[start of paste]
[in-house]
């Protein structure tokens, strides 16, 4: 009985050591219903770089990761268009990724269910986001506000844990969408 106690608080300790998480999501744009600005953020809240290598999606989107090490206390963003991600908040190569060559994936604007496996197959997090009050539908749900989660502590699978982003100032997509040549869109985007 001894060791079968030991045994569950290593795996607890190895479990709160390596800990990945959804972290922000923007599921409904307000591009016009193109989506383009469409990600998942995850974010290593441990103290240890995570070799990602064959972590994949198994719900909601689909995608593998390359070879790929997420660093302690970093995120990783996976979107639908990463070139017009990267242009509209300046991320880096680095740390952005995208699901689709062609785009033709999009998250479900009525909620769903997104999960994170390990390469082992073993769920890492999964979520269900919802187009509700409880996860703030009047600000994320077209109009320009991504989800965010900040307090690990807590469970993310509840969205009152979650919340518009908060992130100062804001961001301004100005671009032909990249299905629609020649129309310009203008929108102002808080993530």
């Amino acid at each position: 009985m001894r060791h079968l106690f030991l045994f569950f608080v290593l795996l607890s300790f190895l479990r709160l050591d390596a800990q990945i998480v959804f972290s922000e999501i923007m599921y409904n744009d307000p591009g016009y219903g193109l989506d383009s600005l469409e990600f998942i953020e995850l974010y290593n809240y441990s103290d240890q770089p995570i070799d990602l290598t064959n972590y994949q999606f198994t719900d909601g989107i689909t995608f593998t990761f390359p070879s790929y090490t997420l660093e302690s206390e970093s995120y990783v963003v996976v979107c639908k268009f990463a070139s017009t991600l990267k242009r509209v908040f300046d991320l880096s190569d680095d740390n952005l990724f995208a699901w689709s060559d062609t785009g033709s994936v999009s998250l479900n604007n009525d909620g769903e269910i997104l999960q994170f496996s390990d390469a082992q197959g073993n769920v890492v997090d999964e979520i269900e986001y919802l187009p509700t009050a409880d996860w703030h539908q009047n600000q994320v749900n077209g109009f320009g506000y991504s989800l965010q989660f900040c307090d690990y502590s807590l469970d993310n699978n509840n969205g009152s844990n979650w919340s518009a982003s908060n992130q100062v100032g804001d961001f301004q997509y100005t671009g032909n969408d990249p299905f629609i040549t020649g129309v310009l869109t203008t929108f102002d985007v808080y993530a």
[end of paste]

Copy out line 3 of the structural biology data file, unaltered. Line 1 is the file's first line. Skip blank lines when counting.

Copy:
């Amino acid at each position: 009985m001894r060791h079968l106690f030991l045994f569950f608080v290593l795996l607890s300790f190895l479990r709160l050591d390596a800990q990945i998480v959804f972290s922000e999501i923007m599921y409904n744009d307000p591009g016009y219903g193109l989506d383009s600005l469409e990600f998942i953020e995850l974010y290593n809240y441990s103290d240890q770089p995570i070799d990602l290598t064959n972590y994949q999606f198994t719900d909601g989107i689909t995608f593998t990761f390359p070879s790929y090490t997420l660093e302690s206390e970093s995120y990783v963003v996976v979107c639908k268009f990463a070139s017009t991600l990267k242009r509209v908040f300046d991320l880096s190569d680095d740390n952005l990724f995208a699901w689709s060559d062609t785009g033709s994936v999009s998250l479900n604007n009525d909620g769903e269910i997104l999960q994170f496996s390990d390469a082992q197959g073993n769920v890492v997090d999964e979520i269900e986001y919802l187009p509700t009050a409880d996860w703030h539908q009047n600000q994320v749900n077209g109009f320009g506000y991504s989800l965010q989660f900040c307090d690990y502590s807590l469970d993310n699978n509840n969205g009152s844990n979650w919340s518009a982003s908060n992130q100062v100032g804001d961001f301004q997509y100005t671009g032909n969408d990249p299905f629609i040549t020649g129309v310009l869109t203008t929108f102002d985007v808080y993530a």